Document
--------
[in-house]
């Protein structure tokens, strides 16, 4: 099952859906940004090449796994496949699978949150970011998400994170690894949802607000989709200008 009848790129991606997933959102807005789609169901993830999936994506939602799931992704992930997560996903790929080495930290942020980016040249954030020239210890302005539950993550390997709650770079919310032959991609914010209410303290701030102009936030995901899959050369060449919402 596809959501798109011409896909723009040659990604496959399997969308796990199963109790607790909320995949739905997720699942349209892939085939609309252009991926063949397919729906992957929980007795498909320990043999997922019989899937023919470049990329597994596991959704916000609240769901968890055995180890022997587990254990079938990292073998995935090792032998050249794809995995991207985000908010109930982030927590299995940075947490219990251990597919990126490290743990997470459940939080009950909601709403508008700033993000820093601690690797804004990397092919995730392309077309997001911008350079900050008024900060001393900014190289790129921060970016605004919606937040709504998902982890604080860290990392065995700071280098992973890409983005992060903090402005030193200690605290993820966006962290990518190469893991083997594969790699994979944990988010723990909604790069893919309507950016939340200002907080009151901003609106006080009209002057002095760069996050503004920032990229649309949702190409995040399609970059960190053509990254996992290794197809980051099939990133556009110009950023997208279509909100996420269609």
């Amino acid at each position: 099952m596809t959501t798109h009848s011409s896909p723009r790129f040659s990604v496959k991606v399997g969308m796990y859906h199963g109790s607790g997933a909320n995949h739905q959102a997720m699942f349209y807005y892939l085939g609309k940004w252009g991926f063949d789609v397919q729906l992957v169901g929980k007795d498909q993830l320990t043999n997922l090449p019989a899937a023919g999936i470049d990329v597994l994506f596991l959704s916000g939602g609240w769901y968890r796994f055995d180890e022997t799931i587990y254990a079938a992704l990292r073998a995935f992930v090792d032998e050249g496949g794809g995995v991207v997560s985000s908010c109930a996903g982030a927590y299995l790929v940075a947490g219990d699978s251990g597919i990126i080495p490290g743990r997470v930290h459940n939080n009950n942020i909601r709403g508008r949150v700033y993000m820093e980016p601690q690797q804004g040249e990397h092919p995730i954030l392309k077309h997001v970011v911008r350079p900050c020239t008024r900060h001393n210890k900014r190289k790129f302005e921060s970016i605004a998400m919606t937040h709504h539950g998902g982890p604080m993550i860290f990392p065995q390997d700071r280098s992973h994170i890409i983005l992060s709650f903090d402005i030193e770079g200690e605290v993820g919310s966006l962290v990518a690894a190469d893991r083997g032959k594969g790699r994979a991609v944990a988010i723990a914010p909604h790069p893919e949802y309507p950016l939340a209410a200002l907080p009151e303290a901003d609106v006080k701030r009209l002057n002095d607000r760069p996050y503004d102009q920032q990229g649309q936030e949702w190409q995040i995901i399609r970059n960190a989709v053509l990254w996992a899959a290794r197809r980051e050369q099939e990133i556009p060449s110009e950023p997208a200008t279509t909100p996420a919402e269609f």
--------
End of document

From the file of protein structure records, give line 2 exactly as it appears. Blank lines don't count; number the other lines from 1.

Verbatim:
């Protein structure tokens, strides 16, 4: 099952859906940004090449796994496949699978949150970011998400994170690894949802607000989709200008 009848790129991606997933959102807005789609169901993830999936994506939602799931992704992930997560996903790929080495930290942020980016040249954030020239210890302005539950993550390997709650770079919310032959991609914010209410303290701030102009936030995901899959050369060449919402 596809959501798109011409896909723009040659990604496959399997969308796990199963109790607790909320995949739905997720699942349209892939085939609309252009991926063949397919729906992957929980007795498909320990043999997922019989899937023919470049990329597994596991959704916000609240769901968890055995180890022997587990254990079938990292073998995935090792032998050249794809995995991207985000908010109930982030927590299995940075947490219990251990597919990126490290743990997470459940939080009950909601709403508008700033993000820093601690690797804004990397092919995730392309077309997001911008350079900050008024900060001393900014190289790129921060970016605004919606937040709504998902982890604080860290990392065995700071280098992973890409983005992060903090402005030193200690605290993820966006962290990518190469893991083997594969790699994979944990988010723990909604790069893919309507950016939340200002907080009151901003609106006080009209002057002095760069996050503004920032990229649309949702190409995040399609970059960190053509990254996992290794197809980051099939990133556009110009950023997208279509909100996420269609």